Sales Tax Slice: Post-Wayfair, Some States Invest in Easing Compliance

As states continue to test the bounds of economic nexus, the imposition of tax collection on remote sellers has raised the specter of compliance with the new rules.

Despite the majority of states modeling their provisions after South Dakota’s $100,000/200 transaction threshold, practical differences in how these thresholds are applied can result in startling consequences. South Carolina and Wisconsin, for example, have opted to include both wholesale and exempt sales, in addition to taxable sales, to their threshold calculation. Distinctions like this highlight the importance of ensuring businesses are well informed about the new post-Wayfair tax landscape, and the potential for unintended exposure to tax liability.

Recognizing the value of well-informed taxpayers to successful policy implementation, several states are engaging in nexus training and outreach. Colorado hosted a series of webinars in November to gear up for its Dec. 1, 2018, enforcement date, covering sales tax changes for both in-state and out-of-state retailers. Though Minnesota also offered a webinar, theirs was entirely dedicated to Wayfair’s effect on in-state sellers.

In addition to educating taxpayers, states are also trying to make the transition easier in other ways. For example, Michigan has offered a grace period to remote sellers in its state. Though its nexus rule became effective “after Sept. 30, 2018,” the state’s treasury department announced on Aug. 1, 2018 that it would waive penalties for failure to comply with filing and payment obligations prior to Dec. 31, 2018. Taxpayers would still, however, be liable for resulting interest fees.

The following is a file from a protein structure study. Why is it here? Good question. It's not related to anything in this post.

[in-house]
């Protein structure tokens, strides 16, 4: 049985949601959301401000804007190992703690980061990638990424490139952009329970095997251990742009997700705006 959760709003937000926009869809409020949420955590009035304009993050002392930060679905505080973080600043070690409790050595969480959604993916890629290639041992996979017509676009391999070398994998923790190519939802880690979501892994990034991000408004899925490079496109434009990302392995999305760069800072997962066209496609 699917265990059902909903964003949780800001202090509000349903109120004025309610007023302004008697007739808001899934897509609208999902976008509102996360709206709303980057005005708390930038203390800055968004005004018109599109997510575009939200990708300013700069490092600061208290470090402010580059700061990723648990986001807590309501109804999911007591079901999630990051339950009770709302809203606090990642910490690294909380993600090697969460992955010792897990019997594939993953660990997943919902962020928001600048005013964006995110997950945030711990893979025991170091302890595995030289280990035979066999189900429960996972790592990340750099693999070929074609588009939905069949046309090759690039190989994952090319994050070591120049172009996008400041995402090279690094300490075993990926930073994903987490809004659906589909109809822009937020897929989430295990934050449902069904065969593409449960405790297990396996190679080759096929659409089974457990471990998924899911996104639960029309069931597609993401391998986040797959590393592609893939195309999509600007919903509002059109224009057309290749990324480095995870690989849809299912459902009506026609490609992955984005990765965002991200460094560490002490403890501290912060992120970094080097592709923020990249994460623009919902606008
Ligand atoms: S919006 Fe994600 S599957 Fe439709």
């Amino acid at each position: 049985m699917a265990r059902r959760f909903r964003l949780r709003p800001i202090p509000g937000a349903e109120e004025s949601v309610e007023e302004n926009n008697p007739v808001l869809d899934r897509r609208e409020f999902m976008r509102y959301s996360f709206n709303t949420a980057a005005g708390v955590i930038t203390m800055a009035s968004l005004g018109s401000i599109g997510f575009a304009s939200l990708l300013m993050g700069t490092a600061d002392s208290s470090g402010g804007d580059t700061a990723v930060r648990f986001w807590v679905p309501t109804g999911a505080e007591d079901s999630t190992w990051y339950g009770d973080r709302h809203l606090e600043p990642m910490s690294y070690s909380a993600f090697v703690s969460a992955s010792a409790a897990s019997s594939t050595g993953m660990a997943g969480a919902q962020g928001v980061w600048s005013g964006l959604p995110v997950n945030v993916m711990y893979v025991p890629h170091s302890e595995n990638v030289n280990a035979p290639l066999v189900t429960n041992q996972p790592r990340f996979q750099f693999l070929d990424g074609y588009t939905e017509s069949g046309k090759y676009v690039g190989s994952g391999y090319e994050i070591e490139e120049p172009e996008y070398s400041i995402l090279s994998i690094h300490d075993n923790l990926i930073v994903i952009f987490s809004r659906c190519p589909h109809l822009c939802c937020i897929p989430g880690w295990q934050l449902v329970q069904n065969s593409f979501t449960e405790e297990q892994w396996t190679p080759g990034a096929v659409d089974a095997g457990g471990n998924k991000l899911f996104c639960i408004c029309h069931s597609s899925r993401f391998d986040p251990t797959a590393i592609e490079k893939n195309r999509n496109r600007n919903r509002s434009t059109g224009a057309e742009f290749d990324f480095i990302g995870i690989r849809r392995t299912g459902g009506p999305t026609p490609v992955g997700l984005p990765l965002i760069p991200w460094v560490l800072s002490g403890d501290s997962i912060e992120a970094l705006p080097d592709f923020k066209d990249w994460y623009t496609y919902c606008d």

Many states have also made investments in their tax administration technology, with Oklahoma and Indiana recently launching online portals to make registration and remittance more accessible. Along these lines, Minnesota launched an interactive sales tax rate map this month that allows users to “visually confirm” their location of interest.

State administrators eager to command a culture of compliance appear to be using the appeal of simplification as well as instructive practices to achieve this end. Whether these methods indeed deliver measurable results may be an interesting lesson for both taxpayers and the states

Continue the discussion on Bloomberg Tax’s State Tax Group on LinkedIn: What do you think is the best method to ensure compliance?

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